The Logitech K380

This is one of those pieces of gear that I’ve sat in front of for years and never actually wrote about–either because it was too obvious, or because it seemed too trivial.

It's a very pretty keyboard, and it's also very good at what it does.

But even as I am now starting to phase it out and put mine into storage, I realize I owe it a debt of gratitude–because, you see, when I decided to go back to using a US key layout full-time back during the pandemic (and who hasn’t made life-changing choices during that time?), it was literally the best bang for the buck I could find.

This may seem odd to most of my readers, but getting a bona fide, non-ISO US keyboard with a “long return” key and the slash/pipe key atop it is not a trivial thing in Europe, and the K380 was (and still is) easily available in various layouts and colorways1.

And the reason I much prefer the US layout is because harking back to my college years toiling away at VT220 terminals and 68k Macs, everything about computers just makes a lot more sense with a US layout, from symbols and brackets to commands.

I can type accented characters faster with the US key combos than in a normal Portuguese keyboard, too, which is kind of funny.

The K380 won a place in my heart because it has three superpowers:

  • It is battery-powered. Yes, two AAA batteries you can get literally anywhere and last apparently forever (I use IKEA LADDA rechargeable batteries, and I get the feeling I recharge them every… year?).
  • There are no cables. Zilch. Nada. Instead, it supports three independent, stupefyingly reliable Bluetooth connections2, which was a lifesaver for me when I had to juggle two laptops on my desk and switch between them (plus my iPad) on the fly. The three hotkeys displace three possible slots for media or window management functions from the top row3, but I find it an acceptable trade-off.
  • It is built extremely well for the price. I’m not going to claim it is indestructible, but it makes for an excellent travel keyboard if you have a full-size iPad (and haven’t gotten a keyboard cover, which is what ).

And the rounded, soft edge design not only looks good but makes it trivial to pack or slide and out of a messenger bag.

It is, if you’ll pardon the pun, a very smooth operator.

There are a few shortcomings, though:

  • The round keys can make it a little challenging to home in all of your fingers. It does have home key nubs, but in my experience I tend to slide off non-central keys sometimes since the keycap depressions (such as they are) are very shallow and the roundness takes away from keycap area, so it can be challenging to hit off-centre keys reliably at speed.
  • The Ctrl and Fn key placement is exactly the opposite from an Apple keyboard, which means that switching between this and a MacBook can be quite tricky.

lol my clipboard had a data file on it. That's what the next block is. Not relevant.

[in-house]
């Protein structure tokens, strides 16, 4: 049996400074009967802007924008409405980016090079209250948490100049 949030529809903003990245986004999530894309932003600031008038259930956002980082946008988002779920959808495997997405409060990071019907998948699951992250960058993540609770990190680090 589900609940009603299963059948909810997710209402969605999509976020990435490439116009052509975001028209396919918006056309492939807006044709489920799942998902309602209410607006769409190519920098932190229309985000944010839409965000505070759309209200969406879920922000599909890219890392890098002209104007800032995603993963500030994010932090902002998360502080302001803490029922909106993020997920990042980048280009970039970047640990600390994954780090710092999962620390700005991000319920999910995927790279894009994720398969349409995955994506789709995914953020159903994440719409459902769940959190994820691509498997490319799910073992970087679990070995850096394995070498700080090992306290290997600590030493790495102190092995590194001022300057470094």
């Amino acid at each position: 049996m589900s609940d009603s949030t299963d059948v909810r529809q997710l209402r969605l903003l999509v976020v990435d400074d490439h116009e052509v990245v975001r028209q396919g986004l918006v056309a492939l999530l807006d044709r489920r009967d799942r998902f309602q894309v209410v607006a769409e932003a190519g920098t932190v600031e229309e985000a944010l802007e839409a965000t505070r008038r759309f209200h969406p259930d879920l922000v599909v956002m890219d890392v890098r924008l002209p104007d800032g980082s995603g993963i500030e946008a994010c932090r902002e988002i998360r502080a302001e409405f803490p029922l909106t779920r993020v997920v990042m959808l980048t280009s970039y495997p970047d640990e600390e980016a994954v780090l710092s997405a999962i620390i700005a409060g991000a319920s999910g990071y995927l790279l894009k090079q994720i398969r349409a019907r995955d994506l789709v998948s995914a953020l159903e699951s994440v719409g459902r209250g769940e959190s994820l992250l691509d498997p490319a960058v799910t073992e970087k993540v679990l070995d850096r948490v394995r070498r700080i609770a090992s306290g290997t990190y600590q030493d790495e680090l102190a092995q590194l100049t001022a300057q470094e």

• The Esc, left and right cursor keys are quite small (that’s sort of excusable in the top row, but not in the cursor block).
  • Other than the Bluetooth/on lights, it has no other indicator lights–or backlight, which is kind of OK (I very seldom look at the keyboard, and often have enough ambient backscatter to make do) but also something I’ve started wanting as a default.

And, of course, it lacks Touch ID. But that is such an Apple-specific thing that I’m not going to hold it against Logitech.

As to keyboard sound and feel (always a key thing with aficionados), of course it is a quiet, reliable membrane keyboard. I wouldn’t use in my (sometimes preternaturally quiet) office if it wasn’t.

It does have some springiness (and a somewhat tactile feel before you bottom out), but anyone who likes full-size keys will find it either mushy or unsatisfactory travel-wise.

I prefer low-profile, linear keys when I use “mechanical” keyboards, no matter , but am literally fine with it.

The only thing I ever found myself wishing it had was (ironically) a USB-C port. Not for charging or even daily use, but just plugging in to devices while setting them up, since for a long while it was the one keyboard I took everywhere.

But its last superpower (an actual physical on/off button on the top left hand side) more than makes up for that.

I will remember the time it spent on my desk fondly, even as I remove the batteries and store it away, certain that in a few years it will probably be one of the few accessories that will still just work.

Thank you, my friend. You will always be welcome at my desk.

  1. It is also very cheaply available in places like AliExpress (my second one was bought there). ↩︎

  2. I also have two M720 mice that share this feature, one of which is my daily driver. I should write about that too some day, since the soft plastic is getting a little worn out and might need replacing. ↩︎

  3. There is also the option of using Logi’s software to customize some of those keys. I never bothered given the way I used it across multiple machines. ↩︎

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